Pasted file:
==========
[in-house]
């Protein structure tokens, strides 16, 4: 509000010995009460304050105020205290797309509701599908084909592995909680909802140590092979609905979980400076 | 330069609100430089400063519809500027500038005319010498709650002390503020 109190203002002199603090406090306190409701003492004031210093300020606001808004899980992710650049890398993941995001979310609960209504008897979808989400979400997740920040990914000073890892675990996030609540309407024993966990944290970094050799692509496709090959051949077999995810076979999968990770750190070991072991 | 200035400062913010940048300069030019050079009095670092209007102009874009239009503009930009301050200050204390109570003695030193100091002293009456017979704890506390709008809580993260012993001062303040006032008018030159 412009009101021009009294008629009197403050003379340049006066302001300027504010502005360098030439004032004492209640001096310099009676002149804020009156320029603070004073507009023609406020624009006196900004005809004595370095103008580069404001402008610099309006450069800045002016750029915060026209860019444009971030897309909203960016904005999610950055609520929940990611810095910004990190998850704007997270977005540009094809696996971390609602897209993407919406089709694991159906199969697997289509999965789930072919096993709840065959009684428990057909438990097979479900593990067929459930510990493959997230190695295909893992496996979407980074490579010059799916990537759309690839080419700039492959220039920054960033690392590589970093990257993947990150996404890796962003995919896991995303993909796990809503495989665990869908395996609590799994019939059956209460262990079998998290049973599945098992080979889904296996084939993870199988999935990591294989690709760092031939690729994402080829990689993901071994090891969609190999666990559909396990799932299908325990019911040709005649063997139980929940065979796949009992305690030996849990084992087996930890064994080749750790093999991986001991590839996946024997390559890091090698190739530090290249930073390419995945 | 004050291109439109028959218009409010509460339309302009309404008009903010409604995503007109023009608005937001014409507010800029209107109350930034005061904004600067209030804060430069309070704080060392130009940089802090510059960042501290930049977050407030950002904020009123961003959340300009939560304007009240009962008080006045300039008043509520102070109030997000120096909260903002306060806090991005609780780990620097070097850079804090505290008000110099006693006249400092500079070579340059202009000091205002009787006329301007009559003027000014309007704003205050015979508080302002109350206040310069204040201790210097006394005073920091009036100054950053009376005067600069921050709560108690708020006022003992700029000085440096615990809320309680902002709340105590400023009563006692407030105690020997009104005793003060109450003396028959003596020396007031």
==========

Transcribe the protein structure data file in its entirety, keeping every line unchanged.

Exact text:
[in-house]
């Protein structure tokens, strides 16, 4: 509000010995009460304050105020205290797309509701599908084909592995909680909802140590092979609905979980400076 | 330069609100430089400063519809500027500038005319010498709650002390503020 109190203002002199603090406090306190409701003492004031210093300020606001808004899980992710650049890398993941995001979310609960209504008897979808989400979400997740920040990914000073890892675990996030609540309407024993966990944290970094050799692509496709090959051949077999995810076979999968990770750190070991072991 | 200035400062913010940048300069030019050079009095670092209007102009874009239009503009930009301050200050204390109570003695030193100091002293009456017979704890506390709008809580993260012993001062303040006032008018030159 412009009101021009009294008629009197403050003379340049006066302001300027504010502005360098030439004032004492209640001096310099009676002149804020009156320029603070004073507009023609406020624009006196900004005809004595370095103008580069404001402008610099309006450069800045002016750029915060026209860019444009971030897309909203960016904005999610950055609520929940990611810095910004990190998850704007997270977005540009094809696996971390609602897209993407919406089709694991159906199969697997289509999965789930072919096993709840065959009684428990057909438990097979479900593990067929459930510990493959997230190695295909893992496996979407980074490579010059799916990537759309690839080419700039492959220039920054960033690392590589970093990257993947990150996404890796962003995919896991995303993909796990809503495989665990869908395996609590799994019939059956209460262990079998998290049973599945098992080979889904296996084939993870199988999935990591294989690709760092031939690729994402080829990689993901071994090891969609190999666990559909396990799932299908325990019911040709005649063997139980929940065979796949009992305690030996849990084992087996930890064994080749750790093999991986001991590839996946024997390559890091090698190739530090290249930073390419995945 | 004050291109439109028959218009409010509460339309302009309404008009903010409604995503007109023009608005937001014409507010800029209107109350930034005061904004600067209030804060430069309070704080060392130009940089802090510059960042501290930049977050407030950002904020009123961003959340300009939560304007009240009962008080006045300039008043509520102070109030997000120096909260903002306060806090991005609780780990620097070097850079804090505290008000110099006693006249400092500079070579340059202009000091205002009787006329301007009559003027000014309007704003205050015979508080302002109350206040310069204040201790210097006394005073920091009036100054950053009376005067600069921050709560108690708020006022003992700029000085440096615990809320309680902002709340105590400023009563006692407030105690020997009104005793003060109450003396028959003596020396007031």